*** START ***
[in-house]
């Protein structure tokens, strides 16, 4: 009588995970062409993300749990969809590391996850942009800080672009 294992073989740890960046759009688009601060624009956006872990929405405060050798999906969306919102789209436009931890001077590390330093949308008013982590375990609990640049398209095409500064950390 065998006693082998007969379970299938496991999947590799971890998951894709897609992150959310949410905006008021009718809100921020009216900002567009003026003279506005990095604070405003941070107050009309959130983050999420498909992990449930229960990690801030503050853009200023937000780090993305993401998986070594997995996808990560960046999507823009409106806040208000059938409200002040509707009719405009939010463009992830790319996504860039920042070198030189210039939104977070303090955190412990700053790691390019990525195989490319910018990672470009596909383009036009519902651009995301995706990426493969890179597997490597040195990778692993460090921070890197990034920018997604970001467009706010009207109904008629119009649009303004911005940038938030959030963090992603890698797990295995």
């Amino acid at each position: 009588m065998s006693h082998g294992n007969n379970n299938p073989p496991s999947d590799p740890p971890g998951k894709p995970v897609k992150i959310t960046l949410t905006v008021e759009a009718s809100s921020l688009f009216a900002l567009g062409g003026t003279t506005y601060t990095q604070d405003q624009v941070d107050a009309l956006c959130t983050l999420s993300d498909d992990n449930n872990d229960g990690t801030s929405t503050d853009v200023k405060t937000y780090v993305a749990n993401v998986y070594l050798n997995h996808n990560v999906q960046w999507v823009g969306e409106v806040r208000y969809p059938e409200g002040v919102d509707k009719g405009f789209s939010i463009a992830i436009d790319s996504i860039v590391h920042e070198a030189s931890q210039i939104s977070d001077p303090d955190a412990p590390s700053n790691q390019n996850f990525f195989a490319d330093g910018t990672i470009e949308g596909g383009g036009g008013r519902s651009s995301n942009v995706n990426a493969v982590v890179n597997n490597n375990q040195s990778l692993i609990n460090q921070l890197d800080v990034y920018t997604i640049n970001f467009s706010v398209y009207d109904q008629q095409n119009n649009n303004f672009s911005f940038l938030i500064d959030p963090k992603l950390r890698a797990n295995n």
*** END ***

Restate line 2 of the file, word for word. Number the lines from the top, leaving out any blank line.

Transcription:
């Protein structure tokens, strides 16, 4: 009588995970062409993300749990969809590391996850942009800080672009 294992073989740890960046759009688009601060624009956006872990929405405060050798999906969306919102789209436009931890001077590390330093949308008013982590375990609990640049398209095409500064950390 065998006693082998007969379970299938496991999947590799971890998951894709897609992150959310949410905006008021009718809100921020009216900002567009003026003279506005990095604070405003941070107050009309959130983050999420498909992990449930229960990690801030503050853009200023937000780090993305993401998986070594997995996808990560960046999507823009409106806040208000059938409200002040509707009719405009939010463009992830790319996504860039920042070198030189210039939104977070303090955190412990700053790691390019990525195989490319910018990672470009596909383009036009519902651009995301995706990426493969890179597997490597040195990778692993460090921070890197990034920018997604970001467009706010009207109904008629119009649009303004911005940038938030959030963090992603890698797990295995």